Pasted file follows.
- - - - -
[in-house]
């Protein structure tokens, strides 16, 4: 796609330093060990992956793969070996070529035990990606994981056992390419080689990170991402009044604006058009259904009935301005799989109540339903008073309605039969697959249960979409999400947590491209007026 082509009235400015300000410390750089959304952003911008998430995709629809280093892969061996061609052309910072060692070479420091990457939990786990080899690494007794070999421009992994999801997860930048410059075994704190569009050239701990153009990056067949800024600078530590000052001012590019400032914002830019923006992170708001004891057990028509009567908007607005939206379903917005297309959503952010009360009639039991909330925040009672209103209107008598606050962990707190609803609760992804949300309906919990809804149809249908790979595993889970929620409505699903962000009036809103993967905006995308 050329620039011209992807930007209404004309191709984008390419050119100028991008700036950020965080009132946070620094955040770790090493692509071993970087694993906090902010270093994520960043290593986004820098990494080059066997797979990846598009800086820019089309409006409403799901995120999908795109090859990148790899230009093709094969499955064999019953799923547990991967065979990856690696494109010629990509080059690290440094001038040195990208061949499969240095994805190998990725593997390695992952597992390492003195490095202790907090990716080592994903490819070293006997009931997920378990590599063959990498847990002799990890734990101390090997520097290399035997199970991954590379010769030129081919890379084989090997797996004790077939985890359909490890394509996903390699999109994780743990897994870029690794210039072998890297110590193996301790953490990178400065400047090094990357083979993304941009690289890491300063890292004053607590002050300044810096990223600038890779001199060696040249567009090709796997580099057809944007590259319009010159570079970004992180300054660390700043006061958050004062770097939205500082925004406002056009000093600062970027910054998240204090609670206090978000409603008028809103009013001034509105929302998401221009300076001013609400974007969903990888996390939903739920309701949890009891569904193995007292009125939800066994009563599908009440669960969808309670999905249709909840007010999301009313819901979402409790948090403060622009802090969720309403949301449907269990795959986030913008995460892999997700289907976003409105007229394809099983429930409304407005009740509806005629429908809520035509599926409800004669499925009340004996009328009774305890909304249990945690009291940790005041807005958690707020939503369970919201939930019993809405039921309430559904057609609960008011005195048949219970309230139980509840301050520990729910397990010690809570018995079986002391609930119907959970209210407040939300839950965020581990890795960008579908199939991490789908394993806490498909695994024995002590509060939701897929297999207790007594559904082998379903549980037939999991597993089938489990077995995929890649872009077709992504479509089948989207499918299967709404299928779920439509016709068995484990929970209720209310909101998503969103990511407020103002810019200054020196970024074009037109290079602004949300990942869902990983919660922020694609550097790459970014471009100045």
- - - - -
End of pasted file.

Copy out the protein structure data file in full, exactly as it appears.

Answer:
[in-house]
């Protein structure tokens, strides 16, 4: 796609330093060990992956793969070996070529035990990606994981056992390419080689990170991402009044604006058009259904009935301005799989109540339903008073309605039969697959249960979409999400947590491209007026 082509009235400015300000410390750089959304952003911008998430995709629809280093892969061996061609052309910072060692070479420091990457939990786990080899690494007794070999421009992994999801997860930048410059075994704190569009050239701990153009990056067949800024600078530590000052001012590019400032914002830019923006992170708001004891057990028509009567908007607005939206379903917005297309959503952010009360009639039991909330925040009672209103209107008598606050962990707190609803609760992804949300309906919990809804149809249908790979595993889970929620409505699903962000009036809103993967905006995308 050329620039011209992807930007209404004309191709984008390419050119100028991008700036950020965080009132946070620094955040770790090493692509071993970087694993906090902010270093994520960043290593986004820098990494080059066997797979990846598009800086820019089309409006409403799901995120999908795109090859990148790899230009093709094969499955064999019953799923547990991967065979990856690696494109010629990509080059690290440094001038040195990208061949499969240095994805190998990725593997390695992952597992390492003195490095202790907090990716080592994903490819070293006997009931997920378990590599063959990498847990002799990890734990101390090997520097290399035997199970991954590379010769030129081919890379084989090997797996004790077939985890359909490890394509996903390699999109994780743990897994870029690794210039072998890297110590193996301790953490990178400065400047090094990357083979993304941009690289890491300063890292004053607590002050300044810096990223600038890779001199060696040249567009090709796997580099057809944007590259319009010159570079970004992180300054660390700043006061958050004062770097939205500082925004406002056009000093600062970027910054998240204090609670206090978000409603008028809103009013001034509105929302998401221009300076001013609400974007969903990888996390939903739920309701949890009891569904193995007292009125939800066994009563599908009440669960969808309670999905249709909840007010999301009313819901979402409790948090403060622009802090969720309403949301449907269990795959986030913008995460892999997700289907976003409105007229394809099983429930409304407005009740509806005629429908809520035509599926409800004669499925009340004996009328009774305890909304249990945690009291940790005041807005958690707020939503369970919201939930019993809405039921309430559904057609609960008011005195048949219970309230139980509840301050520990729910397990010690809570018995079986002391609930119907959970209210407040939300839950965020581990890795960008579908199939991490789908394993806490498909695994024995002590509060939701897929297999207790007594559904082998379903549980037939999991597993089938489990077995995929890649872009077709992504479509089948989207499918299967709404299928779920439509016709068995484990929970209720209310909101998503969103990511407020103002810019200054020196970024074009037109290079602004949300990942869902990983919660922020694609550097790459970014471009100045």